Lusaka Zambia Art
EAS - Zambian artist George Mubanga shares his experiences with children at the French School in Lusaka. I graduated from high school in 2013 and now have an art practice studio in LUSaka, Zambia. We are related by nature and are very close friends with many people from the local art scene in the city and beyond.
The Lechwe Trust, founded in 1986, acquires art from artists, including early works, to build and maintain the world's largest collection of public and private art in Zambia. Secondly, some of the works are in private and public collections, and some are public monumental art.
The artists have played an important role in the development of art in Zambia over the last 50 years, from the early 20th century to the present day. This includes the founding of the National Art Gallery in Lusaka, the Zambian National Museum and the Museum of Fine Arts in Luzaka.
In apartheid South Africa, where artists often made anti-apartheid art, it occurred to me that painting was the dominant order. This art genre was made up of white artists, whether women or privileged, but it was produced almost exclusively by Congolese who ran their own art schools and art galleries.
By buying art at a fair price, these artists could stay in Zambia instead of leaving the country, as many, like Henry Tayali, did. Only a handful of artists claim to live on their art alone, and even fewer earn more than a small percentage of their income from art sales. These handful have become much smaller in Zimbabwe, but they make up a large part of the art scene in the capital, Lusaka. It may be that more women are studying art and making art, but art history is sexist, for now.
With small models and drawings, the 10 artists who participated in the project brought different parts of the painting to life, and the results were stunning. The key to this recognition is that the Lechwe Trust has decided to build its own gallery. Now I would like to tell you the story of one of their latest projects:
Zimbabwe has always been better equipped than Zambia for the National Gallery Museum, originally designed for the Federation of Rhodesia and Nyasaland. Schematic art has developed, especially in the East, into an art form, the execution of which has continued in recent times. While some of the works are created by traditional sculptors with whom modern art is associated, some sculptures, especially those carved in wood, have indigenous ancestors.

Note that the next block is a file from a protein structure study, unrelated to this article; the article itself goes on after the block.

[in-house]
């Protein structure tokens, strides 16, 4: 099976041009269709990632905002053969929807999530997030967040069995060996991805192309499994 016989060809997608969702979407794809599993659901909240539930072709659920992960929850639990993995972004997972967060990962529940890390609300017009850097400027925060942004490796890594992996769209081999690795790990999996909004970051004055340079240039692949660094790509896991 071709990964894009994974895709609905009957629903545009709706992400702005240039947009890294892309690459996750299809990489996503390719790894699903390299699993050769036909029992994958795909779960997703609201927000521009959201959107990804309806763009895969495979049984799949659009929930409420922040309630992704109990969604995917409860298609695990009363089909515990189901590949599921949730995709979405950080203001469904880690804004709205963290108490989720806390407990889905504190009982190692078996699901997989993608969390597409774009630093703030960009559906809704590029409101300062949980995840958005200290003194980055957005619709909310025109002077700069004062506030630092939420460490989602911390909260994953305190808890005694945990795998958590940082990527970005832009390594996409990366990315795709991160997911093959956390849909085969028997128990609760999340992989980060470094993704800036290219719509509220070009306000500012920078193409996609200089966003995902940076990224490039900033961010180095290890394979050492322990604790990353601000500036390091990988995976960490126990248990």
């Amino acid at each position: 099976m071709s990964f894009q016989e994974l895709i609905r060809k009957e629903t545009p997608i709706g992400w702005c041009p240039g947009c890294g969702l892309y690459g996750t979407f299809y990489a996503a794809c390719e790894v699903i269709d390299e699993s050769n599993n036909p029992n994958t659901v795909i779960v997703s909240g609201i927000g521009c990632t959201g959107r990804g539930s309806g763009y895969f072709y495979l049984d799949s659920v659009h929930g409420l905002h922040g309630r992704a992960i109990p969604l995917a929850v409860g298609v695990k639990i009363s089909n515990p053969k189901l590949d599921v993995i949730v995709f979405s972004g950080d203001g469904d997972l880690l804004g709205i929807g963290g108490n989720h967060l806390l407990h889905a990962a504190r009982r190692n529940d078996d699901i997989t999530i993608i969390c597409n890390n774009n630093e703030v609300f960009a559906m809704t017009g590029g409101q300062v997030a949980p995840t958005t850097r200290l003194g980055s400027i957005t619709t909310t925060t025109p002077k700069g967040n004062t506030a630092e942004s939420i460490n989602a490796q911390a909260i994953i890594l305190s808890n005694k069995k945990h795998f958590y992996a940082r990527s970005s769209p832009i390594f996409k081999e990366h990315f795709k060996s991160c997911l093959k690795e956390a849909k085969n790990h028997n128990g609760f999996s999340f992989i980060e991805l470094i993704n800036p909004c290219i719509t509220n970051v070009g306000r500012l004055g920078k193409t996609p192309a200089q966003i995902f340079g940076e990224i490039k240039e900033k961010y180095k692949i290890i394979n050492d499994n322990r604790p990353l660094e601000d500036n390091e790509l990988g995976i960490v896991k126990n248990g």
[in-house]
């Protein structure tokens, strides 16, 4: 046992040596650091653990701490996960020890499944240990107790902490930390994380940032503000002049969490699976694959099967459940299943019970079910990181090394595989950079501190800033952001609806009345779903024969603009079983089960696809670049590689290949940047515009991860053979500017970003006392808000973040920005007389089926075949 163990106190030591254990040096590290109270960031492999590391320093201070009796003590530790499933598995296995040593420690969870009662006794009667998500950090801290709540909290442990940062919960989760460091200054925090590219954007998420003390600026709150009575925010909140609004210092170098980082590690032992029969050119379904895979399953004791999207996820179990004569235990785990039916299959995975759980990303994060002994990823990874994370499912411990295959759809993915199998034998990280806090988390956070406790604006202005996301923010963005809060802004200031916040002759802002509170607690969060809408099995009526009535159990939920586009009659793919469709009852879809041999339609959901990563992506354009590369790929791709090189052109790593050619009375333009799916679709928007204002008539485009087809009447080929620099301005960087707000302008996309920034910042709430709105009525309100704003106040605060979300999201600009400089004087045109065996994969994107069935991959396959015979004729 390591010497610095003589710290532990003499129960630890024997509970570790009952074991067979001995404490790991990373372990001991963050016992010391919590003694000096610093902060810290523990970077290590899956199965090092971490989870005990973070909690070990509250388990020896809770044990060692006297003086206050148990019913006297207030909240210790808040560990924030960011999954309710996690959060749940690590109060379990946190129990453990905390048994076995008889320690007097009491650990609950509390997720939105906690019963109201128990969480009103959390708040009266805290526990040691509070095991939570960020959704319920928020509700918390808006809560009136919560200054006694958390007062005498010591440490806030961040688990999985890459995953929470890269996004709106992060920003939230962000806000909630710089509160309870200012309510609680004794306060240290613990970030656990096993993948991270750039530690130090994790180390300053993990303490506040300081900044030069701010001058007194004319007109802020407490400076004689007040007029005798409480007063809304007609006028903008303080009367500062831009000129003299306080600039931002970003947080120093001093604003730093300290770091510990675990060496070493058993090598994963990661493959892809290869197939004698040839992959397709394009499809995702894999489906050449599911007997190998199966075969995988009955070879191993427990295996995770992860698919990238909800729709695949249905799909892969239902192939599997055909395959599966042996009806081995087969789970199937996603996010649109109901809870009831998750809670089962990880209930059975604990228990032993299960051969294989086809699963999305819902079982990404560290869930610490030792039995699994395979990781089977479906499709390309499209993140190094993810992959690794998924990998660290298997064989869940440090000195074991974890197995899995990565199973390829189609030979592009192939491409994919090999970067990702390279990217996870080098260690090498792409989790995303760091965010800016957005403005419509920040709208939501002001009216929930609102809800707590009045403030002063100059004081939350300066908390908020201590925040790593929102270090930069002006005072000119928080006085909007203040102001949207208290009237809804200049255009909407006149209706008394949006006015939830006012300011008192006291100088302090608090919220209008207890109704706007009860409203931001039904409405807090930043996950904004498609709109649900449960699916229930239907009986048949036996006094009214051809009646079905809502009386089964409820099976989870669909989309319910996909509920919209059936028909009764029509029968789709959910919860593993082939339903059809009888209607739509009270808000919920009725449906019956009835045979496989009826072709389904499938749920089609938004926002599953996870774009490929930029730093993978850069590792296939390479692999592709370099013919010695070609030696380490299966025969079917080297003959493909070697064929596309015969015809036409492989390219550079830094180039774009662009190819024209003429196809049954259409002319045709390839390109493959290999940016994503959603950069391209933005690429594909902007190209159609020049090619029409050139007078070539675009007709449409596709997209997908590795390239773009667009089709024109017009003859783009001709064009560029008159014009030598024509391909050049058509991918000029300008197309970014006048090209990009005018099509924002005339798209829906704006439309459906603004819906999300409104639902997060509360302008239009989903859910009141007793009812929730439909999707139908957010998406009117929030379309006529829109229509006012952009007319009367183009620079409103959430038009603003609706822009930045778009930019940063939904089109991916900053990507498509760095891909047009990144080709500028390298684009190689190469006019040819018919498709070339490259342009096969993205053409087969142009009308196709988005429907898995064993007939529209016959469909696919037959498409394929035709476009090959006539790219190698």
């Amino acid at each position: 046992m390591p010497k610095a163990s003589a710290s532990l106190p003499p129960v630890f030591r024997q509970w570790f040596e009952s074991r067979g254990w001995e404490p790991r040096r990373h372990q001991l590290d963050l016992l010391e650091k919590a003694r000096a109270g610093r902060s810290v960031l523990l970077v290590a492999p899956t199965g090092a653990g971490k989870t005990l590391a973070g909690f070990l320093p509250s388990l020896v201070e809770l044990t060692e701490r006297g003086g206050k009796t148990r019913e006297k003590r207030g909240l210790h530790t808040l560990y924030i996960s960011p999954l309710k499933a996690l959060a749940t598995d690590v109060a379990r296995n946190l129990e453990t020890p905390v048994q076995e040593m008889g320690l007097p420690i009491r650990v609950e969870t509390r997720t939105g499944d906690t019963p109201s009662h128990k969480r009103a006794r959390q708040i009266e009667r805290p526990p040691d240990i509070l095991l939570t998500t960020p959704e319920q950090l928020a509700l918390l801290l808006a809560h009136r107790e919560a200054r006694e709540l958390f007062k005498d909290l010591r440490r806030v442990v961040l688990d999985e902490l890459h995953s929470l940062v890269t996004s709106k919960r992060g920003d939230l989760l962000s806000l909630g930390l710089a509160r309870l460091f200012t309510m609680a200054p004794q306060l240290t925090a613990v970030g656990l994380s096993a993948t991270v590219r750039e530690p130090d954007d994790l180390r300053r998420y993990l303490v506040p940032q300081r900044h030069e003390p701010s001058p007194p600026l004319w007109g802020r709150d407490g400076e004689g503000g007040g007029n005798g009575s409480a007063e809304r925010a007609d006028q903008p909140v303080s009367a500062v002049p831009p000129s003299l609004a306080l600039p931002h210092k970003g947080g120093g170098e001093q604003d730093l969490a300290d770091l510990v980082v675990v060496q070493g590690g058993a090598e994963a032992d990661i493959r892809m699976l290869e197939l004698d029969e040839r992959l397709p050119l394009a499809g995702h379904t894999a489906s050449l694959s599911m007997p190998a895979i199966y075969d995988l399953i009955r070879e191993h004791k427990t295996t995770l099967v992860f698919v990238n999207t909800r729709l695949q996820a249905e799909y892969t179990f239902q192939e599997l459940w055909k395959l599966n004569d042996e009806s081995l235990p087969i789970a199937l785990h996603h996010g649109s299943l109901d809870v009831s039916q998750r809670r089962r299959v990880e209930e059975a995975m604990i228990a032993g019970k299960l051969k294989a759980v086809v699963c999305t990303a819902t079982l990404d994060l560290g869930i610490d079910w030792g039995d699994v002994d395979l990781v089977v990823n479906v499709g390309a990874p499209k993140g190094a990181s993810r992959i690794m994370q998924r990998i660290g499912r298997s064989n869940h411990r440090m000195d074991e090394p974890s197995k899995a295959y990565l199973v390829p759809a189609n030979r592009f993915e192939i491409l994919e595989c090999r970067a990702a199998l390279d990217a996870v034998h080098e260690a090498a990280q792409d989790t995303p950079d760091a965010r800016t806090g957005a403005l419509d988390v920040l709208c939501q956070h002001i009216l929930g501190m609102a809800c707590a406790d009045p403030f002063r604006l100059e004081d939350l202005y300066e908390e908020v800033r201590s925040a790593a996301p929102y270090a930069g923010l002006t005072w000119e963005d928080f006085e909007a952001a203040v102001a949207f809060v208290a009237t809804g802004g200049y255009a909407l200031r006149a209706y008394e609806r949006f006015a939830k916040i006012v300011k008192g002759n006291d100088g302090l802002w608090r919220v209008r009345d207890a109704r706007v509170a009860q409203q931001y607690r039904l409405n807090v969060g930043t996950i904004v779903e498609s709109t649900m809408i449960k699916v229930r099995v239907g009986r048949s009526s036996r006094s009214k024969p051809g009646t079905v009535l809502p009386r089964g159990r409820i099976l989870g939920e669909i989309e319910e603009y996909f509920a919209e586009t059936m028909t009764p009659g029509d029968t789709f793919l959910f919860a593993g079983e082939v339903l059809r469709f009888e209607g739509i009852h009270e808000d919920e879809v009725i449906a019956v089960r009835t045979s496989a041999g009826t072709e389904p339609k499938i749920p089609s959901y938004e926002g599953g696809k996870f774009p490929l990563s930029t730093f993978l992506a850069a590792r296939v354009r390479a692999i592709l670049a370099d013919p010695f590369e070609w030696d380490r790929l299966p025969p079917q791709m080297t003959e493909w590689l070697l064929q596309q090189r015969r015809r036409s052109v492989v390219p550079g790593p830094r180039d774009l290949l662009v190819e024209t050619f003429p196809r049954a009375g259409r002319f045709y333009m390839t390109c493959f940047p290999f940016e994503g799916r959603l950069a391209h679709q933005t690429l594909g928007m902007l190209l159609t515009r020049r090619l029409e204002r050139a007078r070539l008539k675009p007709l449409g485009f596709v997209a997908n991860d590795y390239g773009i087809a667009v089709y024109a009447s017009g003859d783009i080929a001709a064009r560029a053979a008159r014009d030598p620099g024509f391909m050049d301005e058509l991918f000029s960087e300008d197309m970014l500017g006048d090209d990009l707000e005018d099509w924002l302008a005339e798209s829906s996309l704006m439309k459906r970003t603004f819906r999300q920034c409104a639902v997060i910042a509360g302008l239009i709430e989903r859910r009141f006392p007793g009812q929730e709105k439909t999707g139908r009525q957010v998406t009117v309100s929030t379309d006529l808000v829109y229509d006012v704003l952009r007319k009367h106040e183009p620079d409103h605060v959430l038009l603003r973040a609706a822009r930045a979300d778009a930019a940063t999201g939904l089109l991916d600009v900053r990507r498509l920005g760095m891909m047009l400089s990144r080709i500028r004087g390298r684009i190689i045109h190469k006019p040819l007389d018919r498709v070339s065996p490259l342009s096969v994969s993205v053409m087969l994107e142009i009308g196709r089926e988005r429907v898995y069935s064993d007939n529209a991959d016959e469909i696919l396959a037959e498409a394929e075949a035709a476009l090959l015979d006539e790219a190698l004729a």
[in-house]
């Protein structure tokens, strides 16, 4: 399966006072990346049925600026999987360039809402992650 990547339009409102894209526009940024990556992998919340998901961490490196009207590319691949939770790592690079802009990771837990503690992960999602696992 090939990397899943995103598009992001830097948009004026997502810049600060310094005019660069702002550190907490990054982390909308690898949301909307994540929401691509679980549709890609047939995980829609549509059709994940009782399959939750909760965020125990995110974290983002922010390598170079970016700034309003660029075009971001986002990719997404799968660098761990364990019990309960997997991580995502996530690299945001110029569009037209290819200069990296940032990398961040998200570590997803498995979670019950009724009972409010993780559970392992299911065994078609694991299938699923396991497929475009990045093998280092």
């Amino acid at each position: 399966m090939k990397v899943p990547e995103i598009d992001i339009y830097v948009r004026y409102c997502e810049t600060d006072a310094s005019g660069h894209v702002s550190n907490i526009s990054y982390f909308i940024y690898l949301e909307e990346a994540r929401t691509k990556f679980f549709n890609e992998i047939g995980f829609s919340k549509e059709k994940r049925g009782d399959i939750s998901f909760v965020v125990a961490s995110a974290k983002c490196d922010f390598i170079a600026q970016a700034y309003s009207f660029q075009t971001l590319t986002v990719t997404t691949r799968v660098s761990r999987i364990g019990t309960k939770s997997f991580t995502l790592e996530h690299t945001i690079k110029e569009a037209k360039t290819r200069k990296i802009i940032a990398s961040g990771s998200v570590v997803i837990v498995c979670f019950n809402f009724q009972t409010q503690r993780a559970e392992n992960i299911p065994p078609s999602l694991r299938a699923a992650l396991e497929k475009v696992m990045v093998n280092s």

Cynthia Zukas and Bente Lorenz have worked to strengthen creative artists. Supported by the Art Centre Foundation, the group has established and manages a studio at Evelyn Hone College, run by artists and working in collaboration with the National Gallery of Zambia. The gallery has given over 50 Zambian artists the opportunity to present their works live in the gallery and in their studios.
In March this year, I was allowed to do art activities with children at the French School in Lusaka and I learned a lot. Since almost all of the artists I met were art students at school or college, or were already art teachers or lecturers, I had the opportunity to meet and interact with some of Zambia's most important artists. I did art activities with the children of the school and for the first time in front of a large group of students and teachers.
I participated in the National Women's Workshop Competition in Livingstone, run by FSD Zambia, and won 2nd prize. In 2016 I was then elected artist of the month for June by the German Embassy in Lusaka, Zambia. In 1989, the Mpapa Gallery facilitated a successful Zambian art exhibition in London, organized by the Africa Centre.
Danish ceramist who came to Southern Rhodesia and worked with African potters and sculptors who came before her. The colors, stories and details that flow from her hand to the canvas reveal so much about her home in Africa.
When she crashed at a cultural policy meeting in 1987, chaired by the Zambian Minister of Labour and Social Affairs, no one would have thought that her act would redefine the fate of contemporary art in Zambia. It was the beginning of an infrastructure for art institutions that was implanted in the hearts and minds of the people of Southern Rhodesia and the rest of South Africa. There was perhaps a rarely articulated motivation for them to depict and explore Zambia by visual means.
There has been no recognition of what has been achieved previously and so far we have to correct what has been put on record. Zambian artists and art educators who were pioneers of "Zambian art today" in an extremely difficult time.
The lack of support for the art scene in Zambia is only one problem that artists must address. When you are in a country where people don't recognise art and you can pursue it as a career, it's difficult.